A beautiful dusk walk around Chartwell and Mariners Hill on the Hosey route, accompanied by a stunning full moon and the mew of a buzzard, hit the spot last Sunday afternoon. It’s not always the early bird that catches the worm, you know. The mud just before point 8, the ‘dramatic’ crossing of the infant River Darent, is hilariously sloshy and treacherous enough to defeat any footwear bar stilts fitted with spikes but can be avoided by walking parallel in the grassy field alongside and rejoining just before the log bridge. A satisfying hose down of boots after returning home was called for.
Soft light on a December walk in Kent
There’s no doubt about it. Winter walks aren’t always particularly uplifting. Views are subdued and less vibrant. The oranges and reds of autumn have gone, to be replaced by toned-down browns and greens. There’s mud, damp and murkiness that can make you want to flee the country. But the sky picks its moments to remedy everything; pink and orange sunsets, swathes of deep azure; the rush towards dusk bathing ancient Kent rural scenes in yellow and grey light. There are times when you feel that our little pokey-out county is in tune with the timeless far north; Iceland, Norway, Lapland… maybe the Vikings who settled here felt most at home on these dark cold days. Am I being pretentious? Stop me if I am. I’ll stop then.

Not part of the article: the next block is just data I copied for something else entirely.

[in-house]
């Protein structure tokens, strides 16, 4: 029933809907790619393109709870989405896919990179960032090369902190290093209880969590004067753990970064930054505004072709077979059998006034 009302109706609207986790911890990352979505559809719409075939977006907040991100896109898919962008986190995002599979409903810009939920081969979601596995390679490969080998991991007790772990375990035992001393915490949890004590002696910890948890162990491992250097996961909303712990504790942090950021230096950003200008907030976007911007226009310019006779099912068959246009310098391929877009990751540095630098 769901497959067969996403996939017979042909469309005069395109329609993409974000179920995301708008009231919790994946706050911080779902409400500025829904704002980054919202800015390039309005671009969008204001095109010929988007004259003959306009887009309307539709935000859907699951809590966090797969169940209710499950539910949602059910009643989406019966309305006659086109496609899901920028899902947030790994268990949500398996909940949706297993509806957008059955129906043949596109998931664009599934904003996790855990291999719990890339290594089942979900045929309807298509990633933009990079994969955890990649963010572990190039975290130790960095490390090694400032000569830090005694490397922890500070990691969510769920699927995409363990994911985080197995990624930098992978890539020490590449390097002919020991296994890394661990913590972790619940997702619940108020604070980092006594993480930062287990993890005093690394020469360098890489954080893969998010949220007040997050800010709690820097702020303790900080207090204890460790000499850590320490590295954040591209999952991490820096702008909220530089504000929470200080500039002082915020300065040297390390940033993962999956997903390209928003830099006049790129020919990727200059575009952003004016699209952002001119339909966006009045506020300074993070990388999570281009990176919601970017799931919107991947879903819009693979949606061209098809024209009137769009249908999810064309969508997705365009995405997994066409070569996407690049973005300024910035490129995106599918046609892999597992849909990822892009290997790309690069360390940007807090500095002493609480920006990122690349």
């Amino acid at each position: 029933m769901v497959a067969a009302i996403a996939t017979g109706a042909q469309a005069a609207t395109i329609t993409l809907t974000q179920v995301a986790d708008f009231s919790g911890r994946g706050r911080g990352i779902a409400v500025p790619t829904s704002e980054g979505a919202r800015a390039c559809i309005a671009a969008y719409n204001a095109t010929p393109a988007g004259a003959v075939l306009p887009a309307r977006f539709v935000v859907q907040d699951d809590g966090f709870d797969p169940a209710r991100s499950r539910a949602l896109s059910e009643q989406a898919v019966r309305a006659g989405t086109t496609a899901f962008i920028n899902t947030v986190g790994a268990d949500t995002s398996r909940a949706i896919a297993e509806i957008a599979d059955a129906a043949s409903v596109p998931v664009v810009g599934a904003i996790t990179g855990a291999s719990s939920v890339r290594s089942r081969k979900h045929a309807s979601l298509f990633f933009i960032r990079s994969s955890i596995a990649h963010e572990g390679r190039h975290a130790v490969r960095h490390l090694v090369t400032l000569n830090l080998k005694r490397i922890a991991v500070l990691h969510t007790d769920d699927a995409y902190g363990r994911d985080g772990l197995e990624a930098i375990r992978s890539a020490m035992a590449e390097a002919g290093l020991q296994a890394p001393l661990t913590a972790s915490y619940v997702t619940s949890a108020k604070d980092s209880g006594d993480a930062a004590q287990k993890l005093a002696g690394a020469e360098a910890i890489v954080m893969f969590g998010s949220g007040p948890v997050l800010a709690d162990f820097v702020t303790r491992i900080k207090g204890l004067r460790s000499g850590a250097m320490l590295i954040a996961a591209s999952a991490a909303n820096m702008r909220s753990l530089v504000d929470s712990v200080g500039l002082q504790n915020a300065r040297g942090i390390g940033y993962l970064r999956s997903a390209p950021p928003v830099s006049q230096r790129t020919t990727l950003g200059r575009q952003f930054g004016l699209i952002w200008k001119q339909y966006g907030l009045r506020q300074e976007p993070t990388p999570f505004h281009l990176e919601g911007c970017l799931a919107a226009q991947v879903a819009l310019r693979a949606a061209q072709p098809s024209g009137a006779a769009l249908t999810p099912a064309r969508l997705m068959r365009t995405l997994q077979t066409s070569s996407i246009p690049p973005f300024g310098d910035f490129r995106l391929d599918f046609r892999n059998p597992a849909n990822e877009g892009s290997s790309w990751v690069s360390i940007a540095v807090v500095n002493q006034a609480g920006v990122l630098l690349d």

Here are some pictures from early afternoon on December 16, 2017, on the high-level Meenfield woods walk, to the west of Shoreham and the little valley separating Meenfield and Andrews woods (an extension to walks 2 and 8).